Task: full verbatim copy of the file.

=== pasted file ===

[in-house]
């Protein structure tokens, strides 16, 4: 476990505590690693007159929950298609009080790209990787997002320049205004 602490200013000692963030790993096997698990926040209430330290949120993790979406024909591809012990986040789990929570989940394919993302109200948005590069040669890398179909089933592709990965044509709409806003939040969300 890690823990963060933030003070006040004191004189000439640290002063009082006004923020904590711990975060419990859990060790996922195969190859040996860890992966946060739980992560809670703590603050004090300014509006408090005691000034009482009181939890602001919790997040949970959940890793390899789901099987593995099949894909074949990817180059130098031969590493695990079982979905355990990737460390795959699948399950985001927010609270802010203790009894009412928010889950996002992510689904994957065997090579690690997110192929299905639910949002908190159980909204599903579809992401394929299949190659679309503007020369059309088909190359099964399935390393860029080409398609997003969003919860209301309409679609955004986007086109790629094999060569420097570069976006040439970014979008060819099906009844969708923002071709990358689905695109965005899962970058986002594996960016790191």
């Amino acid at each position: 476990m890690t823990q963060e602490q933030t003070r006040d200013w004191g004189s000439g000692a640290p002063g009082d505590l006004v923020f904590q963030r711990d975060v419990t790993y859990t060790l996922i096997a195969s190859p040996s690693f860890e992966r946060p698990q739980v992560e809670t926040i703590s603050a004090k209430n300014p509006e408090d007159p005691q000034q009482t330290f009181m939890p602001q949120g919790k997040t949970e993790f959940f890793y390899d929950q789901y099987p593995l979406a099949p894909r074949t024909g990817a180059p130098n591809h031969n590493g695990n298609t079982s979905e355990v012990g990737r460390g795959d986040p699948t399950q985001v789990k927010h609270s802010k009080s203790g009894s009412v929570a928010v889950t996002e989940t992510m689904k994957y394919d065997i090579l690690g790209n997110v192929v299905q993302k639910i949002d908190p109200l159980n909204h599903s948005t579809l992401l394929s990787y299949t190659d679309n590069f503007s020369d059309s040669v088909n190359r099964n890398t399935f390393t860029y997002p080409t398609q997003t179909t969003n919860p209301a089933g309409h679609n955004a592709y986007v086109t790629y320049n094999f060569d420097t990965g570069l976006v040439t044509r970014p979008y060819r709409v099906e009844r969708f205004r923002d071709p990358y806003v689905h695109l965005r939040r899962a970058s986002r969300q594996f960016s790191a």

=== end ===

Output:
[in-house]
């Protein structure tokens, strides 16, 4: 476990505590690693007159929950298609009080790209990787997002320049205004 602490200013000692963030790993096997698990926040209430330290949120993790979406024909591809012990986040789990929570989940394919993302109200948005590069040669890398179909089933592709990965044509709409806003939040969300 890690823990963060933030003070006040004191004189000439640290002063009082006004923020904590711990975060419990859990060790996922195969190859040996860890992966946060739980992560809670703590603050004090300014509006408090005691000034009482009181939890602001919790997040949970959940890793390899789901099987593995099949894909074949990817180059130098031969590493695990079982979905355990990737460390795959699948399950985001927010609270802010203790009894009412928010889950996002992510689904994957065997090579690690997110192929299905639910949002908190159980909204599903579809992401394929299949190659679309503007020369059309088909190359099964399935390393860029080409398609997003969003919860209301309409679609955004986007086109790629094999060569420097570069976006040439970014979008060819099906009844969708923002071709990358689905695109965005899962970058986002594996960016790191």
């Amino acid at each position: 476990m890690t823990q963060e602490q933030t003070r006040d200013w004191g004189s000439g000692a640290p002063g009082d505590l006004v923020f904590q963030r711990d975060v419990t790993y859990t060790l996922i096997a195969s190859p040996s690693f860890e992966r946060p698990q739980v992560e809670t926040i703590s603050a004090k209430n300014p509006e408090d007159p005691q000034q009482t330290f009181m939890p602001q949120g919790k997040t949970e993790f959940f890793y390899d929950q789901y099987p593995l979406a099949p894909r074949t024909g990817a180059p130098n591809h031969n590493g695990n298609t079982s979905e355990v012990g990737r460390g795959d986040p699948t399950q985001v789990k927010h609270s802010k009080s203790g009894s009412v929570a928010v889950t996002e989940t992510m689904k994957y394919d065997i090579l690690g790209n997110v192929v299905q993302k639910i949002d908190p109200l159980n909204h599903s948005t579809l992401l394929s990787y299949t190659d679309n590069f503007s020369d059309s040669v088909n190359r099964n890398t399935f390393t860029y997002p080409t398609q997003t179909t969003n919860p209301a089933g309409h679609n955004a592709y986007v086109t790629y320049n094999f060569d420097t990965g570069l976006v040439t044509r970014p979008y060819r709409v099906e009844r969708f205004r923002d071709p990358y806003v689905h695109l965005r939040r899962a970058s986002r969300q594996f960016s790191a």